By Kelli Miller Stacy
WebMD Health News
Reviewed by Laura J. Martin, MD
Feb. 17, 2011 -- Despite health warnings and a formal recommendation by the FDA against doing so, many parents are still giving over-the-counter (OTC) cough and cold medicine to kids under age 2.
Research has shown that OTC cough and cold medicines have led to poisoning or death in kids under age 2. As a result, the FDA said in 2008 that OTC cough and cold products should not be given to children in this age group.
Even so, six out of 10 parents have done so in the last year, according to the C.S. Mott Children's Hospital "National Poll on Children's Health."
Matthew Davis, MD, associate professor in the Child Health Evaluation and Research Unit at the University of Michigan Medical School, and colleagues wanted to see how well parents and doctors were heeding recommendations to avoid the use of OTC cough/cold medicines in children under age 2. In January 2011, they polled randomly selected parents in the U.S. with children 6 months to 2 years old.
Survey Results on Cough and Cold Medicine
Parents were asked: "When was the last time you gave your ... child an over-the-counter medicine for cold, cough and/or flu symptoms?"
- 61% percent of parents gave OTC cough/cold medicine to a child under age 2 within the last 12 months.
- Use of OTC cough/cold medicine in children under age 2 varied with ethnicity. African-American and Hispanic parents more often reported the use of such medicines in children than white parents did.
- OTC cough/cold medicines were more likely to be given to young children in families with lower incomes (less than $30,000 a year).
More than half of the parents who gave their baby or toddler a cough/cold medicine in the last year reported that their child's doctors said it was safe to do so.
About 50% of parents said their child's doctor told them the OTC cough/cold medicine would help relieve their child's symptoms.
"Unfortunately, this latest poll indicates that the FDA warnings have gone unheeded by the majority of parents, and surprisingly, many physicians," Davis says in a news release.
Why Parents Give Cough/Cold Medicines to Kids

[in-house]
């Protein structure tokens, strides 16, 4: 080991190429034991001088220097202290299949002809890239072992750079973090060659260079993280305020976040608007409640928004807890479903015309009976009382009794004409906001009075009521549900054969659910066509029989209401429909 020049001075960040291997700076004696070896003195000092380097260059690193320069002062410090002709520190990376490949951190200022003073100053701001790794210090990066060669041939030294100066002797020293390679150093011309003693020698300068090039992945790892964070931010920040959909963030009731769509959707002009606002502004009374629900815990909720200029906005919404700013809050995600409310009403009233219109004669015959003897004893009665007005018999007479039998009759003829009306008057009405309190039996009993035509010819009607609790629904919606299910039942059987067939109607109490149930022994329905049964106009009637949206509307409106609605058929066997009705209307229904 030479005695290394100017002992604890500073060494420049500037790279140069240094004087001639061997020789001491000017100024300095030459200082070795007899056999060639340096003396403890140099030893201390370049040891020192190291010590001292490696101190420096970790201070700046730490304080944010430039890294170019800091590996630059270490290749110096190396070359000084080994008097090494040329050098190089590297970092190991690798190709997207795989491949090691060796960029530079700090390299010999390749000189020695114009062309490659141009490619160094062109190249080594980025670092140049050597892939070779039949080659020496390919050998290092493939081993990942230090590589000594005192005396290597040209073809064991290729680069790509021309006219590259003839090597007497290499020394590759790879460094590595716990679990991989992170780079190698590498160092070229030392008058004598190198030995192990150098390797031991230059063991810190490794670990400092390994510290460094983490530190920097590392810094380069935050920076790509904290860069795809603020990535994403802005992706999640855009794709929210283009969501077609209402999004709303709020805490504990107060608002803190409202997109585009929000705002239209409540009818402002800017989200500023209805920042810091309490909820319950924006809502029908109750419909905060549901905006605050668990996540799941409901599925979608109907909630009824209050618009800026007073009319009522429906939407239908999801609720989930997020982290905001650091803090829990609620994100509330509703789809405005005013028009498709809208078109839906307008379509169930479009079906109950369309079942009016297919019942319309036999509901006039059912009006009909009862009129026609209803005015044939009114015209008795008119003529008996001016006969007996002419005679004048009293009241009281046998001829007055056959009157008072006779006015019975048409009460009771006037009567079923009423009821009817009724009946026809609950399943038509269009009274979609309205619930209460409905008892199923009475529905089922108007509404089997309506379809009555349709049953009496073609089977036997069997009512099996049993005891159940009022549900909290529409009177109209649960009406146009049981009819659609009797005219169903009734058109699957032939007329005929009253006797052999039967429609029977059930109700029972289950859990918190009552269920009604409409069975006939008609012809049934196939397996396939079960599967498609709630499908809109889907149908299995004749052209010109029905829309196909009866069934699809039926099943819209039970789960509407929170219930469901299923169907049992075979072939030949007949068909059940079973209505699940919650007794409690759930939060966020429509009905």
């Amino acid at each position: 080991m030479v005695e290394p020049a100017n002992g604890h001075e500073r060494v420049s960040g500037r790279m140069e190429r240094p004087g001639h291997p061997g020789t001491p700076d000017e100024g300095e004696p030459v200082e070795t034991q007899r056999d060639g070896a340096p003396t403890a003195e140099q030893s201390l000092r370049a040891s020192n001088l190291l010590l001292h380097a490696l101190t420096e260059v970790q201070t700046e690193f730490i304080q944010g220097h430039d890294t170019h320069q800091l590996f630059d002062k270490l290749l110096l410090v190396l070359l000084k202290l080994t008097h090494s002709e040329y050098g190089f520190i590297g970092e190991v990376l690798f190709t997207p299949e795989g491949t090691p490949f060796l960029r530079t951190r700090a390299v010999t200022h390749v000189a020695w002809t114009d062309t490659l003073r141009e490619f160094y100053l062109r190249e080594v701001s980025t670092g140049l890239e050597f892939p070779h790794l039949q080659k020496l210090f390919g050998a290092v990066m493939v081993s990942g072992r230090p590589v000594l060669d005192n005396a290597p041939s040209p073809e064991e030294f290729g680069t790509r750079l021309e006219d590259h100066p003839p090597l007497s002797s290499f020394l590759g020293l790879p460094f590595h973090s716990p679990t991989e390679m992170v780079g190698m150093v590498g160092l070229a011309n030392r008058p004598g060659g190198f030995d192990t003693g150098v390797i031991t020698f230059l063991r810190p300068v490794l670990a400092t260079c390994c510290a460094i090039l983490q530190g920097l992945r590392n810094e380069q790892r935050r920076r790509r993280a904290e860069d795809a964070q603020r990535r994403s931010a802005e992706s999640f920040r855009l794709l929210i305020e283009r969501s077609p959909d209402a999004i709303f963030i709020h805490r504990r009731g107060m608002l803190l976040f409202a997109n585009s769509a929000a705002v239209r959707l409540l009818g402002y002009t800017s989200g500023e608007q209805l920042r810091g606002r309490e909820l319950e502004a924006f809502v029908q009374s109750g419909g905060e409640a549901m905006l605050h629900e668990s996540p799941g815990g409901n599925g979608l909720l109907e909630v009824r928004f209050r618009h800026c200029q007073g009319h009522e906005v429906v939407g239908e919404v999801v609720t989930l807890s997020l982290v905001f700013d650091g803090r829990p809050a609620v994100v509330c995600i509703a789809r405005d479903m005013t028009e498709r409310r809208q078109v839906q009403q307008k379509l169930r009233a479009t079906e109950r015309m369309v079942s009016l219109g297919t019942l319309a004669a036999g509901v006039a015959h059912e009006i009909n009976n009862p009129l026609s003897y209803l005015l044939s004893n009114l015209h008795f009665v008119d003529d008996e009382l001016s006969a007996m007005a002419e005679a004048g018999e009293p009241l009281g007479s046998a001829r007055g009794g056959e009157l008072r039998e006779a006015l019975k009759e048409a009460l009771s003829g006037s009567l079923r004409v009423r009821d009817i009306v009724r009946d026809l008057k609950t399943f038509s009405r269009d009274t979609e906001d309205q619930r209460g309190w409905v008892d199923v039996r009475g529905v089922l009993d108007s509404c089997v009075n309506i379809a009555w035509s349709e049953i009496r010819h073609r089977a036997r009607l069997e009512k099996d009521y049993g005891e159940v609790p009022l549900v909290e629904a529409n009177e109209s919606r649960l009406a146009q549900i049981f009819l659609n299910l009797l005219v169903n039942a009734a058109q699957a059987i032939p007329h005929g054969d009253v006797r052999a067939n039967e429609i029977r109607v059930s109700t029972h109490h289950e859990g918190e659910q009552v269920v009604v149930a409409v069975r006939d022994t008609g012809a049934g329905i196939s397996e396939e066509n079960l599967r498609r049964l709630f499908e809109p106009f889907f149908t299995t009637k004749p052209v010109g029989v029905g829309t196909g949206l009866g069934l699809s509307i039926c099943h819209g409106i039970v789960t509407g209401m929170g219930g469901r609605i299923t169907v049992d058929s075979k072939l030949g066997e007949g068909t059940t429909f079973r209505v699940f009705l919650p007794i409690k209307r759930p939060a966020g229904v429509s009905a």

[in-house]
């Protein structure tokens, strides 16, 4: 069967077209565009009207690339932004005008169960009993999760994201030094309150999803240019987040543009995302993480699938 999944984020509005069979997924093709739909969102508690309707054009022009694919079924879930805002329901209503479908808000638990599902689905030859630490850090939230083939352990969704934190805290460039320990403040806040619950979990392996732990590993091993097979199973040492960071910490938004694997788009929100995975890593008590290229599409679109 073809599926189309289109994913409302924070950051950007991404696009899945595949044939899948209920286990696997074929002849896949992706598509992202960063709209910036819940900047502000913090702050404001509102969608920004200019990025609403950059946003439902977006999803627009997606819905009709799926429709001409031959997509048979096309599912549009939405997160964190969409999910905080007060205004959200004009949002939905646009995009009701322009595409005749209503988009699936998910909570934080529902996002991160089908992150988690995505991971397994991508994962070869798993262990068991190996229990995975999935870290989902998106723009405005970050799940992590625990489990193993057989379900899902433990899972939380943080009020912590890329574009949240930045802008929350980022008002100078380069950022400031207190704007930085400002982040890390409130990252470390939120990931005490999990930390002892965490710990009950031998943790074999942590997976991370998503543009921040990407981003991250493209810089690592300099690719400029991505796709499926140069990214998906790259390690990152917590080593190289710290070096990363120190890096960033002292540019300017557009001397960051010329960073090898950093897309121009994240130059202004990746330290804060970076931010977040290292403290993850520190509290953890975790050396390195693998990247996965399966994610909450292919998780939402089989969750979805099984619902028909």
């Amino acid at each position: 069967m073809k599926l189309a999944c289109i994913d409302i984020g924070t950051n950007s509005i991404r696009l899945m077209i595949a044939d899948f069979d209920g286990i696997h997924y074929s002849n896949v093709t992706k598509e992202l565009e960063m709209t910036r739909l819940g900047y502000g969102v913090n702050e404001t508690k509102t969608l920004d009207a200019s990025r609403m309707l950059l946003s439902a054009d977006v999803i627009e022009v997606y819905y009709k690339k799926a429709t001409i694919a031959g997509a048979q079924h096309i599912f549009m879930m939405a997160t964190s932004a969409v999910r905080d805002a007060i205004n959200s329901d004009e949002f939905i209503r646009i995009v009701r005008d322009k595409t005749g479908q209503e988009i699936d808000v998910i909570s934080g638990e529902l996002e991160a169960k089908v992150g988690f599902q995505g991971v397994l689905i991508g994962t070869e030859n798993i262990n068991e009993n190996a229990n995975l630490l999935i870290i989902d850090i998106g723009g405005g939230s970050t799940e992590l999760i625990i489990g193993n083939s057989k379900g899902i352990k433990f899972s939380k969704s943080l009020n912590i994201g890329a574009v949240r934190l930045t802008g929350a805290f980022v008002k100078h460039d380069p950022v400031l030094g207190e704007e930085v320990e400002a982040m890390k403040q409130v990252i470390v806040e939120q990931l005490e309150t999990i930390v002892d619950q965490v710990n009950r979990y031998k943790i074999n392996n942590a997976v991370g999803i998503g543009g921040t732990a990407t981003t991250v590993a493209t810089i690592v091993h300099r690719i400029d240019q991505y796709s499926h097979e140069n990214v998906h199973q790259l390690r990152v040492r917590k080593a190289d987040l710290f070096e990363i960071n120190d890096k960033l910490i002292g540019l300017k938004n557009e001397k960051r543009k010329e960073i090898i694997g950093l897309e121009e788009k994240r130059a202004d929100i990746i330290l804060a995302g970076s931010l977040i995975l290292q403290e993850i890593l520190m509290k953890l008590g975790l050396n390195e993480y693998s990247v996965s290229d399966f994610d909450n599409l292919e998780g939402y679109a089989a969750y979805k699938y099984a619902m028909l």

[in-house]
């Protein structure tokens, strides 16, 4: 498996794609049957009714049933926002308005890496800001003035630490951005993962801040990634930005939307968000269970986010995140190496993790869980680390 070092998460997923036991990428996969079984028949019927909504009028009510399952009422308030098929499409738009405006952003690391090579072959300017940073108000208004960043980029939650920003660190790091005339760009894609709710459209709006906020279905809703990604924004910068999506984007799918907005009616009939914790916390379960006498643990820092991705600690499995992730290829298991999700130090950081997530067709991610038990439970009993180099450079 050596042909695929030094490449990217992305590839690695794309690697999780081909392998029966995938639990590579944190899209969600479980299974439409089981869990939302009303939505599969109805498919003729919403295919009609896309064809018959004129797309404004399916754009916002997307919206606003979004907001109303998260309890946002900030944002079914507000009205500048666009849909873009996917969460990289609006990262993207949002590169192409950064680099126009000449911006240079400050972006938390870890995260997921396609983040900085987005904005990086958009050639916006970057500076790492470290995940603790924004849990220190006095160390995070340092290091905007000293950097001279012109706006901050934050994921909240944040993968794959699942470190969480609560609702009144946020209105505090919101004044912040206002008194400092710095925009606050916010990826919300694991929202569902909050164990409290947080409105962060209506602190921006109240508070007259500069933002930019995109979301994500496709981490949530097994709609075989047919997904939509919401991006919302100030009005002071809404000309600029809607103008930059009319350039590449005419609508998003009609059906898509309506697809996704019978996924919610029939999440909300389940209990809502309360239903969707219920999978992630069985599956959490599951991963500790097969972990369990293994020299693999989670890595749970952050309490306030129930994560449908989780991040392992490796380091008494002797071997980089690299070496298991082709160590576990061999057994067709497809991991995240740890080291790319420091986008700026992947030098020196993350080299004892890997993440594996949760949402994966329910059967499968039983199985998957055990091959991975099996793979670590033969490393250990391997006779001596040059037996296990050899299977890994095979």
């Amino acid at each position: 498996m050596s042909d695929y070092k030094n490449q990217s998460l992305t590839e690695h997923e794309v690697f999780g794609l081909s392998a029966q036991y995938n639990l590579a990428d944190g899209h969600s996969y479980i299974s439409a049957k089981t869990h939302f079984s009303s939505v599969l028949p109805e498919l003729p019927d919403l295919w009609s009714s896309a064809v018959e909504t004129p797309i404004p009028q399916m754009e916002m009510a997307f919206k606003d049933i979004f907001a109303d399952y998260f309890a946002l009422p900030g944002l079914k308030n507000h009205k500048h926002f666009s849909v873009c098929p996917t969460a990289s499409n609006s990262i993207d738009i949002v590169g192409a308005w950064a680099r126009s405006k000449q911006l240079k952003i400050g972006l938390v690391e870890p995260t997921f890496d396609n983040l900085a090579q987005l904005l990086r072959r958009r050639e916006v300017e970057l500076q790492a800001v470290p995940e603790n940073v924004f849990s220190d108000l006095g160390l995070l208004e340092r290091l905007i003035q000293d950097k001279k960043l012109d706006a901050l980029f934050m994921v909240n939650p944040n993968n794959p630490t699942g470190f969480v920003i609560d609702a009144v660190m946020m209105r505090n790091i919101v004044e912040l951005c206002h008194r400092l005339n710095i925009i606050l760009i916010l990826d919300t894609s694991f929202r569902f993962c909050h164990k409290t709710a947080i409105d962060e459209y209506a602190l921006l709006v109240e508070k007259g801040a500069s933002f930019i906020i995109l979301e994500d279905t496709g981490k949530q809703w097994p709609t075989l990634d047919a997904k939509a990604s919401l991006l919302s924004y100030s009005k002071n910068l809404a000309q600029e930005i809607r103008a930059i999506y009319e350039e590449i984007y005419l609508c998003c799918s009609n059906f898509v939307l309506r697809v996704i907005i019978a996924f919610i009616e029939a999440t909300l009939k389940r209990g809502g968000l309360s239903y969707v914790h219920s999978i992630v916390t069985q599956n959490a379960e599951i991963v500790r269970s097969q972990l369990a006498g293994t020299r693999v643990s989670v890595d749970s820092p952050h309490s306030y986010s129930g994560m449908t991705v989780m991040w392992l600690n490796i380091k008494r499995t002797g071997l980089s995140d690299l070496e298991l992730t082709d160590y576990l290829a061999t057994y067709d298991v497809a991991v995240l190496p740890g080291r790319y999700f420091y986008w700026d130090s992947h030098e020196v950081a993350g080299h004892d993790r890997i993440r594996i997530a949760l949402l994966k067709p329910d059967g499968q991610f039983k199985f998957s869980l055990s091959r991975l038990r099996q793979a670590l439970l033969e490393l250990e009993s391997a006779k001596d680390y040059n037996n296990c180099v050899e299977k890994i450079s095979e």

Parents were also asked to rank whether the following three items were "very important," "somewhat important," or "not important" when deciding to use such medicines:
- I wanted my child to be able to sleep better.
- I wanted my child to be more comfortable during the daytime.
- My child's health care provider recommended the medicine.
Slightly more than half of the parents (56%) said their doctor's recommendation was a "very important" reason why they gave their child such medicines.
Two-thirds of the parents polled said "very important" reasons for using medicines included helping their sick child sleep better or to be more comfortable during the day.
Informing Parents About Cough/Cold Medicine
Researchers admit there are challenges to informing parents about the use of OTC cough/cold medicines in children, especially new parents who may not have heard the warnings when issued several years ago. Doctors play a critical important role in educating parents about the safety and usage of cough/cold medicines, and it is important that messages given are clear and consistent, Davis says.
"Physicians are a valuable source of information for parents about this issue, but it appears that physicians are not heeding FDA warnings about OTC cough and cold medicines either. Kids will be safer when parents and doctors are all on the same page in limiting these medicines to older children."
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